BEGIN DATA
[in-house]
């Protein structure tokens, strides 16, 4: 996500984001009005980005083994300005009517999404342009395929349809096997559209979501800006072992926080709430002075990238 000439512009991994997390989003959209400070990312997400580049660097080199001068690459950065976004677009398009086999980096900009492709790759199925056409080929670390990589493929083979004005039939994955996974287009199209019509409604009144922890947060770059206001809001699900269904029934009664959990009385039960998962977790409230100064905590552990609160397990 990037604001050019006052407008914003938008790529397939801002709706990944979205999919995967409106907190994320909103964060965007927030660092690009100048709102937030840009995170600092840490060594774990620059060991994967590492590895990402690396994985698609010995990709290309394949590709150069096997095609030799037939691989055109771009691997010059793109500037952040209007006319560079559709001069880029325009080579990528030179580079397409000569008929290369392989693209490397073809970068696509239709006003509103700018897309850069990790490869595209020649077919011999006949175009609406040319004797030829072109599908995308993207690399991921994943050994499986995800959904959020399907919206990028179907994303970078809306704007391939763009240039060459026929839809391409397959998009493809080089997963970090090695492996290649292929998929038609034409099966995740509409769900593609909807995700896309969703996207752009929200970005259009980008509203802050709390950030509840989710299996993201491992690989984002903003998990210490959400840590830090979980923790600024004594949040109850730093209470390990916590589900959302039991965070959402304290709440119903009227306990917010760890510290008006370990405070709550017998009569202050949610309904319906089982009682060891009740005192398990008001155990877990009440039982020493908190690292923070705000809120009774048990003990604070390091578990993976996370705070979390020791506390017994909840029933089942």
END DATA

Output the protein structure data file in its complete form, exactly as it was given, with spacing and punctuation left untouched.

[in-house]
């Protein structure tokens, strides 16, 4: 996500984001009005980005083994300005009517999404342009395929349809096997559209979501800006072992926080709430002075990238 000439512009991994997390989003959209400070990312997400580049660097080199001068690459950065976004677009398009086999980096900009492709790759199925056409080929670390990589493929083979004005039939994955996974287009199209019509409604009144922890947060770059206001809001699900269904029934009664959990009385039960998962977790409230100064905590552990609160397990 990037604001050019006052407008914003938008790529397939801002709706990944979205999919995967409106907190994320909103964060965007927030660092690009100048709102937030840009995170600092840490060594774990620059060991994967590492590895990402690396994985698609010995990709290309394949590709150069096997095609030799037939691989055109771009691997010059793109500037952040209007006319560079559709001069880029325009080579990528030179580079397409000569008929290369392989693209490397073809970068696509239709006003509103700018897309850069990790490869595209020649077919011999006949175009609406040319004797030829072109599908995308993207690399991921994943050994499986995800959904959020399907919206990028179907994303970078809306704007391939763009240039060459026929839809391409397959998009493809080089997963970090090695492996290649292929998929038609034409099966995740509409769900593609909807995700896309969703996207752009929200970005259009980008509203802050709390950030509840989710299996993201491992690989984002903003998990210490959400840590830090979980923790600024004594949040109850730093209470390990916590589900959302039991965070959402304290709440119903009227306990917010760890510290008006370990405070709550017998009569202050949610309904319906089982009682060891009740005192398990008001155990877990009440039982020493908190690292923070705000809120009774048990003990604070390091578990993976996370705070979390020791506390017994909840029933089942």